The results of our study demonstrate that in cockroaches exposed to electromagnetic field, the response to noxious heat is altered. The longer the exposure to EMF was continued, the stronger effect was observed. After exposure to stressful stimuli, the phenomenon of pain suppression is observed, known as stress-induced analgesia (Butler and Finn 2009). Exposure to EMF affects both pain sensitivity and pain inhibition. Increased pain sensitivity after exposure to a different ranges of magnetic environments has been shown to occur in a variety of animal species, including humans (Jeong et al. 2000). EMF exposure has been shown to reduce both exogenous, as well as endogenous opioids effects in mediating analgesia. However, the effect of EMF on nociception depends on its intensity and duration of exposure (Del Seppia et al. 2007). For example, in the land snail Cepaea nemoralis, the EMF may reduce, but have no effect or induce opioid-mediated analgesia (Prato et al. 2000).

Stress in insects including thermal stress leads to a marked increase of oxidative stress as well as of heat shock protein (HSP) levels (Barclay and Robertson 2000; Robertson 2010) that play a key role in thermoprotection.

Numerous studies have shown that exposure to EMF increases oxidative stress in mammals (Consales et al. 2012). Our results clearly show that oxidative stress is a response to EMF exposure also in American cockroach. EMF induced the increase of MDA level, a marker of lipid peroxidation, in cockroach. The increase in this lipid peroxidation marker was observed after 24-h exposure and remained elevated until 7-day exposure. Zhang et al. (2016) have shown that effect of EMF on MDA levels is sex-dependent. They observed decline in MDA level in male, but not in female Drosophila exposed to EMF (50 Hz, 3 mT) for 12 h. However, in our experiments, the intensity and duration of EMF exposure was higher, what could act as a marked stressor.

In our studies, we evaluated the level of low molecular antioxidant glutathione. The short-term EMF exposure did not affect its level. However, the prolonged exposure resulted in the glutathione decline. Reduced glutathione levels after EMF exposure was observed in mice (Arendash et al. 2010) and guinea pigs (Meral et al. 2007). Our results demonstrate that EMF (50 Hz, 7 mT) exposure may act as a stressor inducing oxidative stress observed as increase of the lipid peroxidation level and reduction of the glutathione level. However, how the EMF-induced changes in oxidative state are related to the function of nociceptors need to be further elucidated.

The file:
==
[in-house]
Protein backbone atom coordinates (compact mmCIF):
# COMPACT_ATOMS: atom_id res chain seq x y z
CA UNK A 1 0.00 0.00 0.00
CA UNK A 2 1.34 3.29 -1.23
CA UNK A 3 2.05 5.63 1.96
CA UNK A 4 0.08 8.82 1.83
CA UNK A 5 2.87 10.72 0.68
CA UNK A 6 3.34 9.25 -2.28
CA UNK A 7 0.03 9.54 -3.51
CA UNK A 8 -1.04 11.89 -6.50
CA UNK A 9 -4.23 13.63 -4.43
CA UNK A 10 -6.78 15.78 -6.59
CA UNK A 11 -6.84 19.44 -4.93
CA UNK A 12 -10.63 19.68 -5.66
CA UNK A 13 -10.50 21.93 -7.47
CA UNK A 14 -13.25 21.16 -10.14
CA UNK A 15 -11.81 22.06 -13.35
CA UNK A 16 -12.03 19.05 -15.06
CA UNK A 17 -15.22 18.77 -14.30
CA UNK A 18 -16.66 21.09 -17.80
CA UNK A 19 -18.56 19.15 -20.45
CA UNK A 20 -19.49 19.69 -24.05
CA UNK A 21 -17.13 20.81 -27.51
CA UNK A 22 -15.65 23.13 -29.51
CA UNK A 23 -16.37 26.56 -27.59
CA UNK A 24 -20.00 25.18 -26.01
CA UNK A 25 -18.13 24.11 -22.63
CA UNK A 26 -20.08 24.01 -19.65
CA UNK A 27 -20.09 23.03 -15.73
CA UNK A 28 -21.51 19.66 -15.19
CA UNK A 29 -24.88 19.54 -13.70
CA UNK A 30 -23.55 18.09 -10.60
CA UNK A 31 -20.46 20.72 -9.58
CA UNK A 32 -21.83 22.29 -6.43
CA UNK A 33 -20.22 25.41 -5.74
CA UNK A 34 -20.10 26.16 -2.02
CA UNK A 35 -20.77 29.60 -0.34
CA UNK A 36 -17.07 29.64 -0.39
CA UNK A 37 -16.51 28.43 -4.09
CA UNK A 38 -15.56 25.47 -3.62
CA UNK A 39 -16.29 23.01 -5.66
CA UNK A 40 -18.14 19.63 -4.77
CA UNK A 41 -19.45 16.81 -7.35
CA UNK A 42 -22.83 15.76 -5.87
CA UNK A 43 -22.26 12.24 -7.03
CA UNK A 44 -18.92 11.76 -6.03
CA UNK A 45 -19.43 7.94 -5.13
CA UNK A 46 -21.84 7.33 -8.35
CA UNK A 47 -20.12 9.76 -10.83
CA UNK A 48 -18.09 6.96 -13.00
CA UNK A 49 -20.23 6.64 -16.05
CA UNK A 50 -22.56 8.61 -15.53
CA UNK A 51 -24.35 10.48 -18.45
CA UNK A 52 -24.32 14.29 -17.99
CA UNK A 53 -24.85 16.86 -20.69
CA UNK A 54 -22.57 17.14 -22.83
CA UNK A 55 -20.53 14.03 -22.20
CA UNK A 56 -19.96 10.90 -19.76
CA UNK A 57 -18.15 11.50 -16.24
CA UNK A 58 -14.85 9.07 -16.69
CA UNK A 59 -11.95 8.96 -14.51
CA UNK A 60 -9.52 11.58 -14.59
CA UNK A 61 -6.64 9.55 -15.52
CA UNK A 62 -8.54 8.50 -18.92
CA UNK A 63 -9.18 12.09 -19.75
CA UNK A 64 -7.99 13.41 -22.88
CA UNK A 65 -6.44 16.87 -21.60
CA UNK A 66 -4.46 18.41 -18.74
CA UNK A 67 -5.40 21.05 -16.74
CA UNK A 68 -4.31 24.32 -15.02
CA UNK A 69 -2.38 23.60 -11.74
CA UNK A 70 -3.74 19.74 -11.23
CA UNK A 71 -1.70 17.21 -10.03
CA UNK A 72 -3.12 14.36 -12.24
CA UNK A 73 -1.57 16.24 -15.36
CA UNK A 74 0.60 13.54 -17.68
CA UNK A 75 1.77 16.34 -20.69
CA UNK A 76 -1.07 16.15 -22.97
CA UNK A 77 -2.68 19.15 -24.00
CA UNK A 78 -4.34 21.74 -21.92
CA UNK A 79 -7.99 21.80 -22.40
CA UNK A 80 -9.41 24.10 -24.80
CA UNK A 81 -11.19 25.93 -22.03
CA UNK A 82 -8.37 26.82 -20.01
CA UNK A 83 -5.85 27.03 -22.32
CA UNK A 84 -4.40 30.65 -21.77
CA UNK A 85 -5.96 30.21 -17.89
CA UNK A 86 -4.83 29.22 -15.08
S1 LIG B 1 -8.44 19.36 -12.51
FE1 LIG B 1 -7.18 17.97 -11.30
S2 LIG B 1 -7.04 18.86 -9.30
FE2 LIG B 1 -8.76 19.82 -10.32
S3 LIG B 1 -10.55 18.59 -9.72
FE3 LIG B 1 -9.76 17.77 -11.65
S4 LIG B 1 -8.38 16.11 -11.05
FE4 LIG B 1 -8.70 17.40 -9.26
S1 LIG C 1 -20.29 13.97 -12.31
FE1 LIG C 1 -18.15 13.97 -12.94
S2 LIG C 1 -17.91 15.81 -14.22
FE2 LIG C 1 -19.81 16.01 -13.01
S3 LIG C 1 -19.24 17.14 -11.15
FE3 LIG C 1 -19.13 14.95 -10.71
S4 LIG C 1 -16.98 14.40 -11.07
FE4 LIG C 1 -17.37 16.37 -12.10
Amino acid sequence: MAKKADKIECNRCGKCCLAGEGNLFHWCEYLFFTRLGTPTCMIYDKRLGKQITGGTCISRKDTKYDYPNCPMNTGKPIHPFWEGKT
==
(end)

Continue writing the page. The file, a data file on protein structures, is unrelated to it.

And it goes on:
There are also reports showing that EMF affects heat shock protein (HSP) accumulation in cells (Tokalov and Gutzeit 2004; Alfieri et al. 2006; Bernardini et al. 2007; Li et al. 2013; Wyszkowska et al. 2016). Thus, the increase in latency to escape from heat in the examined cockroaches may be a result of heat shock proteins accumulation, which act as molecular chaperones and help denaturated proteins to refold. It was suggested that a cellular response to EMF mimics the heat shock response (Kang et al. 1998); however, the data are inconsistent. Extremely low frequency magnetic fields affect heat shock proteins (HSPs) accumulation in cells, what suggests that at the molecular level, stress processes are affected by exposure to high levels of EMF (50 Hz, 680 µT–7 mT) (Alfieri et al. 2006; Wyszkowska et al. 2016). Recent studies on the effect of EMF of over 1 mT intensity have shown an increase in HSP70 transcription that affected neuronal activity in mice (Sun et al. 2016). On the other hand, Morehouse and Owen (2000) showed no significant effect of EMF (60 Hz, 8µT) on HSP70 level in HL60 cells. The studies on chick embryos have shown that repeated exposure to EMF (60 Hz, 8µT) led to reduced HSP70 levels and decline in cryoprotection (Carlo et al. 2001). These data suggest that the effect of EMF on HSP level depends on the type of the cell and dose of EMF (frequency and density, as well as duration exposure).

In summary, our results proved that EMF alters the response of cockroaches to noxious heat. We presume that research on cockroach model in determining the role of EMF in pain sensitivity would be a useful tool for developing the strategies for pain inhibition.



Electromagnetic field




Heat shock protein




Transient receptor potential


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This work was partially supported by the grant from the National Science Centre, Poland (Grant No. 2016/23/D/NZ4/01394).

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Correspondence to Justyna Maliszewska.

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Maliszewska, J., Marciniak, P., Kletkiewicz, H. et al. Electromagnetic field exposure (50 Hz) impairs response to noxious heat in American cockroach. J Comp Physiol A 204, 605–611 (2018).

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  • American cockroach
  • Electromagnetic field
  • Glutathione
  • Heat nociception
  • Lipid peroxidation